Canyonlands Journal
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Caught Out

“Too much sanity may be madness. And maddest of all, to see life as it is and not as it should be.” ~ Cervantes

Reader. You've caught me here, cowering in a tiny spot of shade at the bottom of a 1200-foot-deep canyon, in the only shade I've been able to find while hiking back to my truck at the top. The temperature is 105 degrees. Well, I admit that a thermometer would say that it’s a mere 85 degrees. But I’m a poet, so I get to embellish a bit and I added 20 degrees to represent the fact that I feel as if the sun is caroming off the canyon walls like a fiery cannonball.

You, reader, are likely thinking that something is wrong here, that were I a John Muir, Henry Thoreau or Edward Abbey, I'd be likening this place to the eating of a succulent peach. And yes, when I squint through the undulating heat waves, I can see that twisting cottonwood, its yellow leaves backlit, looking like a bursting roman candle. That is, when the sweat isn’t stinging my eyes shut.

And perhaps you're thinking, “Wimp! It’s a privilege to see these wonders. Why aren’t you composing a haiku!”

I can’t help but ask: “Is it your head that’s on fire? And where exactly are you while calling me a wimp? Likely sitting in a soft chair watching football, munching chips and sucking down an ice-cold beer.”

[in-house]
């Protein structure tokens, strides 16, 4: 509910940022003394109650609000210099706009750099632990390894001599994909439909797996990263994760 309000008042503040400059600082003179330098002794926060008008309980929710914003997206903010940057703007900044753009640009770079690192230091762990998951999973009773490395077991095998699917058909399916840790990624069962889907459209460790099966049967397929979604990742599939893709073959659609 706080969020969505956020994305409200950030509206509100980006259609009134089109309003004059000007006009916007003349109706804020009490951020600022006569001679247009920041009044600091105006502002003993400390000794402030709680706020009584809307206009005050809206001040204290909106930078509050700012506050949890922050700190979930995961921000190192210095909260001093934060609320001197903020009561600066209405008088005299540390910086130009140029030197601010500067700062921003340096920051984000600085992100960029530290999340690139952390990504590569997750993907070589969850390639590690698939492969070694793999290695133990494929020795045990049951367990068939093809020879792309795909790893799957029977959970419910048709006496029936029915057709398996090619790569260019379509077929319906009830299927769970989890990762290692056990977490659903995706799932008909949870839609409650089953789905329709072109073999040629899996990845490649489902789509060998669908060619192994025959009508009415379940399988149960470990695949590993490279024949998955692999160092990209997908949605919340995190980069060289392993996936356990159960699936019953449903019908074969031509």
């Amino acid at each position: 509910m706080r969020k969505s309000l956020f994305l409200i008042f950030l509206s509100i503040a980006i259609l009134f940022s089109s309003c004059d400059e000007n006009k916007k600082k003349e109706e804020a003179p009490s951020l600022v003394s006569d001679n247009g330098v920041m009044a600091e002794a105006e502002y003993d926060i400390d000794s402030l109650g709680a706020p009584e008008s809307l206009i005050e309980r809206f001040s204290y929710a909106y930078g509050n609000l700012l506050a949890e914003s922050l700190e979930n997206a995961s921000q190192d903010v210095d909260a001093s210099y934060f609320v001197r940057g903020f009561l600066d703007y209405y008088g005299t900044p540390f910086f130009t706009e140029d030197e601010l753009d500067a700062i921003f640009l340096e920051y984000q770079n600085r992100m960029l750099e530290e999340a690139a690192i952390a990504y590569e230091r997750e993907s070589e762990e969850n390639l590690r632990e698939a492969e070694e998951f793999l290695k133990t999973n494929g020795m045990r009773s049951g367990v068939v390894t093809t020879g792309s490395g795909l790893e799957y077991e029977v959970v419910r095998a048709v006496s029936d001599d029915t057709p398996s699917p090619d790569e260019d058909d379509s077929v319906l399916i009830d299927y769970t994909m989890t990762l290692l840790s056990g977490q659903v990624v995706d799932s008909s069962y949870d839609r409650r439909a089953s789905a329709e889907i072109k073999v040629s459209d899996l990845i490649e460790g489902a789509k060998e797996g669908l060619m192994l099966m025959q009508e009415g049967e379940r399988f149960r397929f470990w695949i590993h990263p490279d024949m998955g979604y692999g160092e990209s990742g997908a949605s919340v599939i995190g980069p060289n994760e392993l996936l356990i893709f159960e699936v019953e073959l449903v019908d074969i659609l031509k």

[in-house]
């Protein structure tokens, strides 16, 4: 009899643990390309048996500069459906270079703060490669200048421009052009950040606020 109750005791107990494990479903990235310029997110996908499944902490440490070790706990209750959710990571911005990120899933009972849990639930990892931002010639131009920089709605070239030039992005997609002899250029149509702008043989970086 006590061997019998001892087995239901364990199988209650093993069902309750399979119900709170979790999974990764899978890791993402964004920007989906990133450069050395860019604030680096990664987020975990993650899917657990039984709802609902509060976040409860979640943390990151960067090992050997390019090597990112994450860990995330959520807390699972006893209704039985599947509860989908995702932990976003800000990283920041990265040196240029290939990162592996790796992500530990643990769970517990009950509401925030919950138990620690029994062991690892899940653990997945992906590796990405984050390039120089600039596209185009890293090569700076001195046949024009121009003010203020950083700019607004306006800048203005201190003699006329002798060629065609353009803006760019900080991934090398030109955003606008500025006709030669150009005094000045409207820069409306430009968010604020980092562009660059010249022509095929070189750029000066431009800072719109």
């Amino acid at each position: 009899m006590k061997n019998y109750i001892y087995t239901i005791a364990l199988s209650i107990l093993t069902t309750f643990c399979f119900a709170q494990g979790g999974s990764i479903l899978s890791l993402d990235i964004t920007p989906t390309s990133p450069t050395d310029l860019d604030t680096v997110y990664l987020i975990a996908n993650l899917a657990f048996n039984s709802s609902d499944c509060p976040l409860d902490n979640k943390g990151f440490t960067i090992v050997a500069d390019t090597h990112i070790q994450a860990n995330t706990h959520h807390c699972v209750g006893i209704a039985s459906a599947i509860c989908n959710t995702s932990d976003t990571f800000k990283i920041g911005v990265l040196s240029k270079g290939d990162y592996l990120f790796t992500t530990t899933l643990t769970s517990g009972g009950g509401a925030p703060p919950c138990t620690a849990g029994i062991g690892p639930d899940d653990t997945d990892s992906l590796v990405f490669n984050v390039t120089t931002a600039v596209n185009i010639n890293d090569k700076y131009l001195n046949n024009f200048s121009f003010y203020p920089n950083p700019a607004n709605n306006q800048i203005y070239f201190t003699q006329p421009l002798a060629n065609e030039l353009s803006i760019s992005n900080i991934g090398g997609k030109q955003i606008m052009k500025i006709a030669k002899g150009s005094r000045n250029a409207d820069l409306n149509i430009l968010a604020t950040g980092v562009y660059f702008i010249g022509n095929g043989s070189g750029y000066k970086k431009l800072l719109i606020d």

Damn it, so I'm not Ed Abbey. But credit me this – at least I'm honest. Did Abbey, Muir or Thoreau never have a bad day outdoors? Did they never cower, never fill with self-doubt, never liken the desert to Satan’s bowling alley? Could they actually have enjoyed these biting gnats that are delighted to have me sharing their shade?

“Why does it matter?” you ask. It matters because there is more than heat, gnats and lack of water thrashing me. My ego is hurting because my spirit isn’t filled with the joy of nature and I haven’t penned even one haiku. So I'm wondering, What’s wrong with me?


Perhaps it would help if, like a marathon runner, I could anticipate a group of bystanders cheering me as I step over the finish line – particularly if they were like the cheerleaders I remember from college. But instead, late tonight when I arrive at the top, I'll be greeted by darkness. If my truck, Rocinante, feels like me, its tires will be flat.

Ed, John, Henry, why not let me feel good even though I've had but a few brief moments of wonder during my eleven-hour ordeal?

Issa, mentor-friend, it’s your words, not theirs, that nurse my wounded spirit.

listen, all you fleas,
you can come on pilgrimage, okay,
but then, off you get!

~ Issa, trans. D. Lanoue

Published in Ink, Sweat & Tears, 2004

Issa is the pen name of a Japanese monk and poet who lived in the eighteenth century. Though his real name was Kobayashi Yatarô, he chose Issa (Cup-of-Tea) as his haiku name. He called himself "Shinano Province's Chief Beggar" and "Priest Cup-of-Tea of Haiku Temple." The traits that distinguish Issa are his folksy and humorous style and what Lewis Mackenzie called "a cheerful and endearing interest in the smallest matters of daily life" (The Autumn Wind: A Selection from the Poems of Issa, Tokyo: Kodansha International, 1957, 1984, p. 7). (click here for an Issa Website)

Most readers will be familiar with the writing of John Muir and Henry Thoreau. While most folks who hike the southwest know Ed Abbey's work, if you don't, I suggest that you read his collection of short stories, Desert Solitaire.

Rocinante is the name of Don Quixote's horse.